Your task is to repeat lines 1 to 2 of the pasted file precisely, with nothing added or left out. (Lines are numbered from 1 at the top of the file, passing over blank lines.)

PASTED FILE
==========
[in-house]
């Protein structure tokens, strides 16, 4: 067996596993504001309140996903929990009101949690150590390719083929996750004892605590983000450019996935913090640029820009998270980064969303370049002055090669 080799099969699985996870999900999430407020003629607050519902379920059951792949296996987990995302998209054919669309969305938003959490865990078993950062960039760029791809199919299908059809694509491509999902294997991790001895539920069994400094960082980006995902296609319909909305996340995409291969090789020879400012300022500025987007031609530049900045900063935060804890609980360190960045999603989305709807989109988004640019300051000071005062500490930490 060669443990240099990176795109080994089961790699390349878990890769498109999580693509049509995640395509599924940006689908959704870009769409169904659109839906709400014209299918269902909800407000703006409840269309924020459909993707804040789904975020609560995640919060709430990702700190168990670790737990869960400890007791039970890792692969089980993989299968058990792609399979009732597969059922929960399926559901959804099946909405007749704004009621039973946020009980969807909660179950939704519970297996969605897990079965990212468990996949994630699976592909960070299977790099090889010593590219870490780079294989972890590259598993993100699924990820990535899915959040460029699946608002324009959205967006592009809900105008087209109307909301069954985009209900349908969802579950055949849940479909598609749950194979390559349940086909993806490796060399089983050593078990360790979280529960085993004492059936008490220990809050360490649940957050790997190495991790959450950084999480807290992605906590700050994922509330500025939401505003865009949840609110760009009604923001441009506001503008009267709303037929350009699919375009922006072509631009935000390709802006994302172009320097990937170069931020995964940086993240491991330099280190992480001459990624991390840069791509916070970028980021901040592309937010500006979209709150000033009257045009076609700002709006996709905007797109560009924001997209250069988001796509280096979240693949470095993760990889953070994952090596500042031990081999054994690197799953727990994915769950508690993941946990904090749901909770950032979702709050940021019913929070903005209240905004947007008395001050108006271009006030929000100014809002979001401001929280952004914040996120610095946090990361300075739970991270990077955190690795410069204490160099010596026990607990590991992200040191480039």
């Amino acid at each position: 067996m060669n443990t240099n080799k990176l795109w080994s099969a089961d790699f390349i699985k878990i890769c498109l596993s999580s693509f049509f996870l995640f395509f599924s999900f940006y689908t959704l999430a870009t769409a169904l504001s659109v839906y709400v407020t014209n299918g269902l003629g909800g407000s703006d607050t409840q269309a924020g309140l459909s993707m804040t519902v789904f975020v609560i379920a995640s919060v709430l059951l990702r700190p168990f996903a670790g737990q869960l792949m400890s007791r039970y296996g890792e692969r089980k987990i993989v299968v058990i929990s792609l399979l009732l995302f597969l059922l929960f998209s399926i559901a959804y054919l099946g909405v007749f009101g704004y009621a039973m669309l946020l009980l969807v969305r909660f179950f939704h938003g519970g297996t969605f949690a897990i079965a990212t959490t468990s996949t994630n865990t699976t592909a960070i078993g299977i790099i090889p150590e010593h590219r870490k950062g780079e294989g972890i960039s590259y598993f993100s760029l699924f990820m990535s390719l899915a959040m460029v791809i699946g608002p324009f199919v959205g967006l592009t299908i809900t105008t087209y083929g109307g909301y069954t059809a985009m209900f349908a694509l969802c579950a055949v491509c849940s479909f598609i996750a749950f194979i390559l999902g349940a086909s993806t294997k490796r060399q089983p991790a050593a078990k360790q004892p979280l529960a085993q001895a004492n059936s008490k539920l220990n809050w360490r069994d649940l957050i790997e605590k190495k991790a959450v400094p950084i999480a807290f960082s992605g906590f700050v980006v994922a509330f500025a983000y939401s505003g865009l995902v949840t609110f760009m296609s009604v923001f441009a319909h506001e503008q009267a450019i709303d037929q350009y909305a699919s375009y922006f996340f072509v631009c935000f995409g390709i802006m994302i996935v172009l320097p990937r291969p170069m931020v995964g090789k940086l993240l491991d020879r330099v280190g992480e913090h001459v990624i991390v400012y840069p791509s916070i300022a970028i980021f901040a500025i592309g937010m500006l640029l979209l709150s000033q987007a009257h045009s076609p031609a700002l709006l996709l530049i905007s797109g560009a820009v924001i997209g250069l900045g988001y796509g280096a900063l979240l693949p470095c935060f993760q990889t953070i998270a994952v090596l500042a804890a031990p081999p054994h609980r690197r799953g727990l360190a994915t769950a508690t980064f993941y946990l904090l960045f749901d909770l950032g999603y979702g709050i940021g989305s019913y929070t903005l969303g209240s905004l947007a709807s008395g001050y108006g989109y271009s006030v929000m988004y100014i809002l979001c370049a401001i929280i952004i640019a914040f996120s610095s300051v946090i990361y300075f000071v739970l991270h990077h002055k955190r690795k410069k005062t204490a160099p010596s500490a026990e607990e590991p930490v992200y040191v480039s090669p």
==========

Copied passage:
[in-house]
């Protein structure tokens, strides 16, 4: 067996596993504001309140996903929990009101949690150590390719083929996750004892605590983000450019996935913090640029820009998270980064969303370049002055090669 080799099969699985996870999900999430407020003629607050519902379920059951792949296996987990995302998209054919669309969305938003959490865990078993950062960039760029791809199919299908059809694509491509999902294997991790001895539920069994400094960082980006995902296609319909909305996340995409291969090789020879400012300022500025987007031609530049900045900063935060804890609980360190960045999603989305709807989109988004640019300051000071005062500490930490 060669443990240099990176795109080994089961790699390349878990890769498109999580693509049509995640395509599924940006689908959704870009769409169904659109839906709400014209299918269902909800407000703006409840269309924020459909993707804040789904975020609560995640919060709430990702700190168990670790737990869960400890007791039970890792692969089980993989299968058990792609399979009732597969059922929960399926559901959804099946909405007749704004009621039973946020009980969807909660179950939704519970297996969605897990079965990212468990996949994630699976592909960070299977790099090889010593590219870490780079294989972890590259598993993100699924990820990535899915959040460029699946608002324009959205967006592009809900105008087209109307909301069954985009209900349908969802579950055949849940479909598609749950194979390559349940086909993806490796060399089983050593078990360790979280529960085993004492059936008490220990809050360490649940957050790997190495991790959450950084999480807290992605906590700050994922509330500025939401505003865009949840609110760009009604923001441009506001503008009267709303037929350009699919375009922006072509631009935000390709802006994302172009320097990937170069931020995964940086993240491991330099280190992480001459990624991390840069791509916070970028980021901040592309937010500006979209709150000033009257045009076609700002709006996709905007797109560009924001997209250069988001796509280096979240693949470095993760990889953070994952090596500042031990081999054994690197799953727990994915769950508690993941946990904090749901909770950032979702709050940021019913929070903005209240905004947007008395001050108006271009006030929000100014809002979001401001929280952004914040996120610095946090990361300075739970991270990077955190690795410069204490160099010596026990607990590991992200040191480039």